If Every 3D Job Requires "Job Experience" How Will I Ever Break into the Industry?
This is a question that almost every single 3D artist has had at some point in their career. It’s probably the most frustrating aspect of finding a job and can be a huge demotivator for someone actively trying to break into the industry. It can seem like an impossible goal
This is a question that almost every single 3D artist has had at some point in their career. It’s probably the most frustrating aspect of finding a job and can be a huge demotivator for someone actively trying to break into the industry. It can seem like an impossible goal to try and achieve. How is any new graduate or student ever going to land their first job in the 3D industry if it seems like every single job opening requires you to have several years experience in the industry.
You’ve also probably heard before that studios don’t hire based on a résumé or a degree but rather your ability as an artist. This idea can seem like a huge contradiction to what the studios are actually putting on their application pages. Because no where under the job requirements section does it say just, “Amazing demo reel” there are usually a slew of other requirements and 2-5 years experience is one that typically falls into that section.
While you’ve probably come across a huge list of job openings in the industry requiring previous experience, it doesn’t mean it’s impossible to break into the industry. You just need to know the right places too look as a new graduate!
Let’s take a moment and step into the shoes of 3D artist who has either just graduated or feels their demo reel is up to the quality level required by studios. They plop in front of the computer and begin searching studios; DreamWorks, Disney, Industrial Light and Magic, Bungie, Rockstar, Ubisoft, Blizzard. These are likely all the studios that first come to mind, the problem with this is that these studios are at the very top of the industry. These are the studios your friends and family are familiar with, even if they don’t study 3D.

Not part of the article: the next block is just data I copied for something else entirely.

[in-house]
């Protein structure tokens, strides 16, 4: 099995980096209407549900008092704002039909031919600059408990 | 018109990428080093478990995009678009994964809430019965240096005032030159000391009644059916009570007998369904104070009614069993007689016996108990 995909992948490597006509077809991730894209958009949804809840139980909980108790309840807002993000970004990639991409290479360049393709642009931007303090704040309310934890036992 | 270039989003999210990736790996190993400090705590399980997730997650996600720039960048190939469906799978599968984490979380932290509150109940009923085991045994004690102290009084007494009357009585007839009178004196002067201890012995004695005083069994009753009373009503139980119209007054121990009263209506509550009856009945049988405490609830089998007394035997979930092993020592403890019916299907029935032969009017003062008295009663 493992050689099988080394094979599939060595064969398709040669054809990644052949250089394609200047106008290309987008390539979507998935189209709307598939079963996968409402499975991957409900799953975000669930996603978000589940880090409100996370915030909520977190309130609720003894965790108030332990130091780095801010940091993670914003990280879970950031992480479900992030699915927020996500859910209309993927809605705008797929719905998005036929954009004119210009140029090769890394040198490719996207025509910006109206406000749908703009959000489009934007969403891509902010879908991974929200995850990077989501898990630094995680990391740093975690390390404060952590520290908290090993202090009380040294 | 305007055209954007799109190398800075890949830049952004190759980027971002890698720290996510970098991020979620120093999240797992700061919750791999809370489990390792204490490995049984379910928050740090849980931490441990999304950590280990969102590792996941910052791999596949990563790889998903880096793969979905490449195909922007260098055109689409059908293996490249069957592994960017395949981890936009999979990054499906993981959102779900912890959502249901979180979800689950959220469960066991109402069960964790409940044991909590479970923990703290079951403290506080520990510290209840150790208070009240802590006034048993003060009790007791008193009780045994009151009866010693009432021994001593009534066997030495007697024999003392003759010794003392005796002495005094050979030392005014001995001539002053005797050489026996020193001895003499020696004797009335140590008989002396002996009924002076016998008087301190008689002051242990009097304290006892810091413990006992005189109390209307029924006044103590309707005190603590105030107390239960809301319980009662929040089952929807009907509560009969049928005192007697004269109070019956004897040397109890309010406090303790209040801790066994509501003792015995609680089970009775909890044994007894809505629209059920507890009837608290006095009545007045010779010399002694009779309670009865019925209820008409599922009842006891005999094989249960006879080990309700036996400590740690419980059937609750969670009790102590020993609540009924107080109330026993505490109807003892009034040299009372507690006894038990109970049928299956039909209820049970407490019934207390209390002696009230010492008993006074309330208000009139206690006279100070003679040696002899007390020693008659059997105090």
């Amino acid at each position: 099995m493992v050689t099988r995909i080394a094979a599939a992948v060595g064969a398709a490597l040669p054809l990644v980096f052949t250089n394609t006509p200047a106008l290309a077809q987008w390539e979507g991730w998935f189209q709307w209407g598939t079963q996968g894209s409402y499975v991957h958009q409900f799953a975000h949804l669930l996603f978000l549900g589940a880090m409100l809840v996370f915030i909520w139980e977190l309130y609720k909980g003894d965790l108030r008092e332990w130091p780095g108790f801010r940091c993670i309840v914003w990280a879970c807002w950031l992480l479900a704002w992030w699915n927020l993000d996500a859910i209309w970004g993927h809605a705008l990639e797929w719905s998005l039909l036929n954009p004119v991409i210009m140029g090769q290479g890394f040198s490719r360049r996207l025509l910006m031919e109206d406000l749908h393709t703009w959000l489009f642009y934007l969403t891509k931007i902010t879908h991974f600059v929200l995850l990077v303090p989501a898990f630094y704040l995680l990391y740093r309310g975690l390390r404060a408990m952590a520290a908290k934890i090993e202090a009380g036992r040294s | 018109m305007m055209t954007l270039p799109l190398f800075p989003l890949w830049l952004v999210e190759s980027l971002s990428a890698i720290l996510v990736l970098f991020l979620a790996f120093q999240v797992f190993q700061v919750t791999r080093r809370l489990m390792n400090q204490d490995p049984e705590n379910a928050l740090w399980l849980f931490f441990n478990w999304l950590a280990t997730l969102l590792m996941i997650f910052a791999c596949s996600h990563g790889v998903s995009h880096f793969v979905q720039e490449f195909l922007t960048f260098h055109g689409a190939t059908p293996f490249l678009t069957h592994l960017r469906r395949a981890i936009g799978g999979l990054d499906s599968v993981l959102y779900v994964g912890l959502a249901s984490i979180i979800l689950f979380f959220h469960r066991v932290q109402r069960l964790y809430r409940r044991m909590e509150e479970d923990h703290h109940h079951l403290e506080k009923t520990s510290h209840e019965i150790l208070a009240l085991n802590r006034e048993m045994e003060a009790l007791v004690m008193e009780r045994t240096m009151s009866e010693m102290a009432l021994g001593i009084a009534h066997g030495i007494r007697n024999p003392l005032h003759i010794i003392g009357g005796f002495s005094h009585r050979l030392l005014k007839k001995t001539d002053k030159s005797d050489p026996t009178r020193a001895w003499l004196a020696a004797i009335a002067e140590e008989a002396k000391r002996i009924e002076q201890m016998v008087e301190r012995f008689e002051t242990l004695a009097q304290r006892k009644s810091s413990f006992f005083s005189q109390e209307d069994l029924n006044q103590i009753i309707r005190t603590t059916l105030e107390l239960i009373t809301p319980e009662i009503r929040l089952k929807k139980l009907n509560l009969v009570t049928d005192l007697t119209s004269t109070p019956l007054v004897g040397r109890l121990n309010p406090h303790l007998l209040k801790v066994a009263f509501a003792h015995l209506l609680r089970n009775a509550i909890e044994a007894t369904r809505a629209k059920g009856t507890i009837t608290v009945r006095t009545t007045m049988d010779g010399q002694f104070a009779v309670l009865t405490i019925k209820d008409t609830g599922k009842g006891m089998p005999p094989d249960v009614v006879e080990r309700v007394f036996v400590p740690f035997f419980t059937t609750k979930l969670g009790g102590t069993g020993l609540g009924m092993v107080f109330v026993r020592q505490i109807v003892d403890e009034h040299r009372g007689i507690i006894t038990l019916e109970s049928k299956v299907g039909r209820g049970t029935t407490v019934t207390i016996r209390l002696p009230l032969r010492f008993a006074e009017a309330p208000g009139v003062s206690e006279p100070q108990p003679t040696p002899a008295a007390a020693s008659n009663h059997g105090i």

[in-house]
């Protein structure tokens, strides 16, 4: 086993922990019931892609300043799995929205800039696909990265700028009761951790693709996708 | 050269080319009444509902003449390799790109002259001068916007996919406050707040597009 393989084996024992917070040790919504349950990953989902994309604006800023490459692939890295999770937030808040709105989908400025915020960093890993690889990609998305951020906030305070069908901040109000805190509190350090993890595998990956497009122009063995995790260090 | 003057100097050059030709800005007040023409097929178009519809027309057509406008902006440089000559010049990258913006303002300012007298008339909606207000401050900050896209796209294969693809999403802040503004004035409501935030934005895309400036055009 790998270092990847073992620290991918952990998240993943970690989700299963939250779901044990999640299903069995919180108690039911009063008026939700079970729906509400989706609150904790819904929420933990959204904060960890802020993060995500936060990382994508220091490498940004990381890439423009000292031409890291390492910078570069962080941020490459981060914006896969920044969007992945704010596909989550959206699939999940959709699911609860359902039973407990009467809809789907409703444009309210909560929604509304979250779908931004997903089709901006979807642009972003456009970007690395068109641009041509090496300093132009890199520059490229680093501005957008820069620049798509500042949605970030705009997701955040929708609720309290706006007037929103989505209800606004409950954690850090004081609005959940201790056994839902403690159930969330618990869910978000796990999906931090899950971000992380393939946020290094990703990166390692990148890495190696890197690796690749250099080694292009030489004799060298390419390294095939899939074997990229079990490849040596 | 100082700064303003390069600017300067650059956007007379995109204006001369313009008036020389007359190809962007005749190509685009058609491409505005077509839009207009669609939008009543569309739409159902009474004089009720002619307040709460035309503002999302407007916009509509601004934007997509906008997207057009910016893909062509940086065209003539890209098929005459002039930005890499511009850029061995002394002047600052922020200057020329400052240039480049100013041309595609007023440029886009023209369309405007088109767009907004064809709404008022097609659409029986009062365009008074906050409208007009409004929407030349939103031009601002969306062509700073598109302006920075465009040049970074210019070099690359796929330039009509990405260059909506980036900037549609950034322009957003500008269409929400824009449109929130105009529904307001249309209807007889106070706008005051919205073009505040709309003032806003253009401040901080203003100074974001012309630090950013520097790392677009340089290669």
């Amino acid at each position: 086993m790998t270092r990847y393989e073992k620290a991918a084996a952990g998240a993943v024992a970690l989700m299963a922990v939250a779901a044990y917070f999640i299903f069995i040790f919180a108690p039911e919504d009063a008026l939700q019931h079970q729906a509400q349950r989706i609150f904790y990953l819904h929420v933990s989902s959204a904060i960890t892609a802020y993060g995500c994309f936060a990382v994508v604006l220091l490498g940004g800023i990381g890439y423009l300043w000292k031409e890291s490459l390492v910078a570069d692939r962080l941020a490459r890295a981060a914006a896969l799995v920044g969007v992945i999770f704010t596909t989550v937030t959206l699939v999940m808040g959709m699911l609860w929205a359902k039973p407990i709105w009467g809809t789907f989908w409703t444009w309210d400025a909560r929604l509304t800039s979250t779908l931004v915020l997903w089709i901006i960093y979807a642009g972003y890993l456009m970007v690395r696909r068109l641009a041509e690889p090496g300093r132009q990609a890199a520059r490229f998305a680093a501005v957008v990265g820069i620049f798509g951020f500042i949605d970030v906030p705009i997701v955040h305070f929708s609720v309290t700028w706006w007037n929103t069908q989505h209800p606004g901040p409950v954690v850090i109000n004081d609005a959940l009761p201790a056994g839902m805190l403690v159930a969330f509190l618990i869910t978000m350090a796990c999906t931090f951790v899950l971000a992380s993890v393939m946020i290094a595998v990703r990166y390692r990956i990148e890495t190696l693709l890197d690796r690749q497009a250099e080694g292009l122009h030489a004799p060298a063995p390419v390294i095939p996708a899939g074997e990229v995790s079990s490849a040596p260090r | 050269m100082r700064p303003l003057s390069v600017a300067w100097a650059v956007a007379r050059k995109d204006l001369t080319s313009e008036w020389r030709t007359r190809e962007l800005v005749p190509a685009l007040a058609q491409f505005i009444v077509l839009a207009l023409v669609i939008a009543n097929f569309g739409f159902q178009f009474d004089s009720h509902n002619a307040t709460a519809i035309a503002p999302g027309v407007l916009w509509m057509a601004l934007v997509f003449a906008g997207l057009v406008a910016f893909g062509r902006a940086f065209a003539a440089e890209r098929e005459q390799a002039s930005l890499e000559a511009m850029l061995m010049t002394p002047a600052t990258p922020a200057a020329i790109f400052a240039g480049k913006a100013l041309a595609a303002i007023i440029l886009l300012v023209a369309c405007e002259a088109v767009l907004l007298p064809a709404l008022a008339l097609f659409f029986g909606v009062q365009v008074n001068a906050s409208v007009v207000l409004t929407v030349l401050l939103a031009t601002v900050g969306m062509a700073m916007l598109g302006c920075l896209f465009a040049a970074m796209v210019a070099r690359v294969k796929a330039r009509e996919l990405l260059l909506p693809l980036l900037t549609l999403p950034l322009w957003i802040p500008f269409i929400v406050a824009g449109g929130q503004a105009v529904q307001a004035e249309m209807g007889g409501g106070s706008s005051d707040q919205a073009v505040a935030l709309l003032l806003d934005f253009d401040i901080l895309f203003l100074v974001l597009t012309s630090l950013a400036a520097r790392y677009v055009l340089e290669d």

As you can see from the image above, this is probably going to be the same sight you see over and over. After searching through all these studios, only to find yourself at a huge wall that seems impossible to climb over which can be a big demotivator.
To get around this “Job Experience” requirement you need to look in the right places. Every 3D artist had to start some where. While it would be great to land your very first job working on the next Avengers at ILM, or get to animate Master Chief at 343 Industries. This is usually not the case.
Your dream may be to work on the next game from Blizzard, but in order to help get there you need to start small. Animate on a commercial at a studio in your hometown, or work on the game assets for a tiny indie developer for mobile games. Just because it’s a smaller scale studio and one that is under the radar doesn’t mean it isn’t a great company to work at. A good place to start your job search is on a site that lists all the studios in your country, the big, the small and the smaller.
Your goal as a new 3D artist is to get your foot in the door, where that door leads is not necessarily the most important aspect. The important thing is that you’re getting job experience. You’ll start to build contacts and valuable experience that’s appealing to other studios; a job at a small studio will lead to the next, and the next. Eventually you’ll find yourself at the door step of ILM, looking back and realizing that the very first job you got at that tiny four person studio is what got you here.